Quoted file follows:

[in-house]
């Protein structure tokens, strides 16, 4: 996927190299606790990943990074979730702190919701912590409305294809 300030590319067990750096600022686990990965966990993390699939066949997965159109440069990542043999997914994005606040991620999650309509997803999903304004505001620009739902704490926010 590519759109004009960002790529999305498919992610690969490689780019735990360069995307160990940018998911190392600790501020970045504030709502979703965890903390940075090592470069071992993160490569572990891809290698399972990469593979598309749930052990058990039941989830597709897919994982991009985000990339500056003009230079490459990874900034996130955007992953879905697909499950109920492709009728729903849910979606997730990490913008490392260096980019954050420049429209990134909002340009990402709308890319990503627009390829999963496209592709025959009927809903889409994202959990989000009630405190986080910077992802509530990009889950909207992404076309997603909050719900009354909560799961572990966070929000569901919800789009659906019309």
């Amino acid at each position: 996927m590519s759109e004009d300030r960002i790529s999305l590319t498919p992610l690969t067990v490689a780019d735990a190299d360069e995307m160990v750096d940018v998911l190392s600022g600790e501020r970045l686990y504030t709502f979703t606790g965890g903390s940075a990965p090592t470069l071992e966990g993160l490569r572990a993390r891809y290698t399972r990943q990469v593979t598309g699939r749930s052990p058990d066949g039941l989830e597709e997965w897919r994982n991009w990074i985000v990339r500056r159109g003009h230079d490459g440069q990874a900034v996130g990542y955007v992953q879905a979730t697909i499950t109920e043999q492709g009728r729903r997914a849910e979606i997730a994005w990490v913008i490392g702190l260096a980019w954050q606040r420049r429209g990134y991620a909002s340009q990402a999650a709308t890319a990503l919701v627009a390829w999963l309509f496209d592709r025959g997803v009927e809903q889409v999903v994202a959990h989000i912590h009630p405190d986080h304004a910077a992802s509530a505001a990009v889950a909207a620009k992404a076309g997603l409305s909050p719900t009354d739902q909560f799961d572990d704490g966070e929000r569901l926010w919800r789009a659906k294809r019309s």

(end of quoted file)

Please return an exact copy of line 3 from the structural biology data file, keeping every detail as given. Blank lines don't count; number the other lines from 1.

């Amino acid at each position: 996927m590519s759109e004009d300030r960002i790529s999305l590319t498919p992610l690969t067990v490689a780019d735990a190299d360069e995307m160990v750096d940018v998911l190392s600022g600790e501020r970045l686990y504030t709502f979703t606790g965890g903390s940075a990965p090592t470069l071992e966990g993160l490569r572990a993390r891809y290698t399972r990943q990469v593979t598309g699939r749930s052990p058990d066949g039941l989830e597709e997965w897919r994982n991009w990074i985000v990339r500056r159109g003009h230079d490459g440069q990874a900034v996130g990542y955007v992953q879905a979730t697909i499950t109920e043999q492709g009728r729903r997914a849910e979606i997730a994005w990490v913008i490392g702190l260096a980019w954050q606040r420049r429209g990134y991620a909002s340009q990402a999650a709308t890319a990503l919701v627009a390829w999963l309509f496209d592709r025959g997803v009927e809903q889409v999903v994202a959990h989000i912590h009630p405190d986080h304004a910077a992802s509530a505001a990009v889950a909207a620009k992404a076309g997603l409305s909050p719900t009354d739902q909560f799961d572990d704490g966070e929000r569901l926010w919800r789009a659906k294809r019309s």